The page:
I learned in childhood that competition can sap all the joy out of sport. It's a lesson to be heeded at all stages of life.
I enjoyed playing baseball in pick-up games around our neighborhood but dreaded playing it in Little League where adults yelled at small boys for ordinary play. I remember standing on the field hoping the ball wasn't hit to me for fear of making an error and becoming a target of abuse from adult coaches.
There's intrinsic fun in all physical activity but you can ruin a good time by focusing on "winning." True winning is enjoying yourself. If you're not a paid professional (as none of us are) fun should the goal, not beating others in matches that don't matter. That's my attitude in billiards, motorcycle-riding and other activities.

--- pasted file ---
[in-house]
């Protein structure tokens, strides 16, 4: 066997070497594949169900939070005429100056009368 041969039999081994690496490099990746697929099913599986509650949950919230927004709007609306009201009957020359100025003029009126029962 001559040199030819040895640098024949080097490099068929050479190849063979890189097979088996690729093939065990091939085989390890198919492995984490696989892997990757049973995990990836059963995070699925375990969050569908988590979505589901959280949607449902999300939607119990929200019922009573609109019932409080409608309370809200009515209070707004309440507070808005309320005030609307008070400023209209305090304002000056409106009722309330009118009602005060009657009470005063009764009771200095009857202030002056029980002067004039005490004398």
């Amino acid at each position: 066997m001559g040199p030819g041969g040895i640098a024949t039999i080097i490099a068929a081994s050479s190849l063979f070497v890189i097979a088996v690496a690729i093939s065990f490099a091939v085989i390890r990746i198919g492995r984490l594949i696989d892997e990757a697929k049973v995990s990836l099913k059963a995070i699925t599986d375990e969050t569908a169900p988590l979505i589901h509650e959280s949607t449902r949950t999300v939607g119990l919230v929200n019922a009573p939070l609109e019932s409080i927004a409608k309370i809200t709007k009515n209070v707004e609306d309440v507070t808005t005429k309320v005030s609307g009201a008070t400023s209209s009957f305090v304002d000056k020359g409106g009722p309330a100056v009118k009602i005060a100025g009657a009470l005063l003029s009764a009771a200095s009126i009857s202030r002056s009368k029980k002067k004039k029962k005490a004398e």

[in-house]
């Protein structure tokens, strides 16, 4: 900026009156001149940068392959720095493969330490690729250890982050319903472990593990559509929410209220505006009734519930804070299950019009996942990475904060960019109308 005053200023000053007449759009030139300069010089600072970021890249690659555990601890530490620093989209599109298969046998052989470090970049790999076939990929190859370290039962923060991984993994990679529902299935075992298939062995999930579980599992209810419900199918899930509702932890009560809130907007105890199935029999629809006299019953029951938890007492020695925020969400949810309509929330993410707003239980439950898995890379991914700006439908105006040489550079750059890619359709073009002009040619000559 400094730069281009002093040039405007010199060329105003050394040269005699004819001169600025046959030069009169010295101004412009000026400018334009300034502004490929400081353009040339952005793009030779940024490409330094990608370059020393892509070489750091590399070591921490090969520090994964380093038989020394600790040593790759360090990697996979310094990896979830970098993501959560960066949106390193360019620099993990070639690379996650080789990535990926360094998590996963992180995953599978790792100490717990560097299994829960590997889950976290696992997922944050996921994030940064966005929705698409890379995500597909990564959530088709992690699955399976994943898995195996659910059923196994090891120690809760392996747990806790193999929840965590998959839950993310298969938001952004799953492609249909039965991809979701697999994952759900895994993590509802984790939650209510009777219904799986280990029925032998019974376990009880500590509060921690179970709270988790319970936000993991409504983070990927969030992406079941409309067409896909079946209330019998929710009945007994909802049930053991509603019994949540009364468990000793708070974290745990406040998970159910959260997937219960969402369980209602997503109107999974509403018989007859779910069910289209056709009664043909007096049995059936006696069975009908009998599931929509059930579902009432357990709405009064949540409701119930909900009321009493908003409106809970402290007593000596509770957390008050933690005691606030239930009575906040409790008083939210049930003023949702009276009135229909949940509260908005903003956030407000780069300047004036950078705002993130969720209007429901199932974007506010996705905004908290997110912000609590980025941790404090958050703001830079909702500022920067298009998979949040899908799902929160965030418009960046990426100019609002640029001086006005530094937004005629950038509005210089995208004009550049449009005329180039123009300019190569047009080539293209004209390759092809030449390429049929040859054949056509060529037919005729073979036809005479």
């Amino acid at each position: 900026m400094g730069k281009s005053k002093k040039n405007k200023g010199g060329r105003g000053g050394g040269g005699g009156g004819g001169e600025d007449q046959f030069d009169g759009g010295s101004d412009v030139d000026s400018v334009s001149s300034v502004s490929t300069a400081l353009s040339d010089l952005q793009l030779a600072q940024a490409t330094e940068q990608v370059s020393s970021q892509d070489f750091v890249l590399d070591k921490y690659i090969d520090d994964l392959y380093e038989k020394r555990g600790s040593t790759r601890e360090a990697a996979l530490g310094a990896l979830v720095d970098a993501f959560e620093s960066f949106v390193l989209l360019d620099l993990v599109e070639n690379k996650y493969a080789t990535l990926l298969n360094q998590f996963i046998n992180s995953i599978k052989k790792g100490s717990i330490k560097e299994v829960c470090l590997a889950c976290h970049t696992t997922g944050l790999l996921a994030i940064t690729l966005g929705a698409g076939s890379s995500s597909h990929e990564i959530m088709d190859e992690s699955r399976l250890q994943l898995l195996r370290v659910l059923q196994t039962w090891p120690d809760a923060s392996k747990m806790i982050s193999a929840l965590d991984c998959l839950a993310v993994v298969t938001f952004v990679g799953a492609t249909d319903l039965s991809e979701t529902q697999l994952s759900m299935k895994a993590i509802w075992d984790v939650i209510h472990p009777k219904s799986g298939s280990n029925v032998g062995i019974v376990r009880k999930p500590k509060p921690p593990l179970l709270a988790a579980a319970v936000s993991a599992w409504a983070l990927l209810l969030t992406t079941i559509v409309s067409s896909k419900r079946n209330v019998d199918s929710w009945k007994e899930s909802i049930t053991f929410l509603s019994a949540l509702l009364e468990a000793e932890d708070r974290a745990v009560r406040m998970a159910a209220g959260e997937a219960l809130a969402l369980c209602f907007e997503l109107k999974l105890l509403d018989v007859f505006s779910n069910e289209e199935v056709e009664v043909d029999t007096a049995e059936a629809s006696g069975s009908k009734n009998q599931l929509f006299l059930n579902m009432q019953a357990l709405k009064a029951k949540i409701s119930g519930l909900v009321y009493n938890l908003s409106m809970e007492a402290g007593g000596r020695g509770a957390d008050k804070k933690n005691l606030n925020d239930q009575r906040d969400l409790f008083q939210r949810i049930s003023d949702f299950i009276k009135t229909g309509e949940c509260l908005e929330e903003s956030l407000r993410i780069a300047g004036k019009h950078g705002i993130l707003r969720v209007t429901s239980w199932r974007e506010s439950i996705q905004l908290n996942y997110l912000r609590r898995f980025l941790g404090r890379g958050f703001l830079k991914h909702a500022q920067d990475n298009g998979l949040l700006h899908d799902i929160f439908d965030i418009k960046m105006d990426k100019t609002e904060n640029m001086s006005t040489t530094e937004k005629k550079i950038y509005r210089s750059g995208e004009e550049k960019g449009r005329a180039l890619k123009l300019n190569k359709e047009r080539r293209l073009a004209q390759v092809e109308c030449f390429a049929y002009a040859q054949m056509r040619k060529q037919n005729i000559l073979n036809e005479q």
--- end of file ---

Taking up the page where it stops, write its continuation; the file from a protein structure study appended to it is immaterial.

I also use this insight as a spectator. Competition is okay to keep score of how your team is doing but shouldn't obscure the magic of their play. This year I went to ten hockey games. My team (NJ Devils) is one of the very worst in the NHL. Overall they lost more than two out of every three games they played -- yet I loved the excitement of attending. I saw young players developing promising careers, an old player savoring his remaining time on the ice, crowds roaring with delight at spirited play and a community wearing colorful jerseys to share their pride. Those games were highlights of my year and unaffected by whether the team won or lost. (In fact, they won seven of the ten games.)
We can choose how we live and think. Much modern culture, especially around sports, is wrong-headed and leads to unhealthy experience. Adopt the right attitude and sports can enhance your life.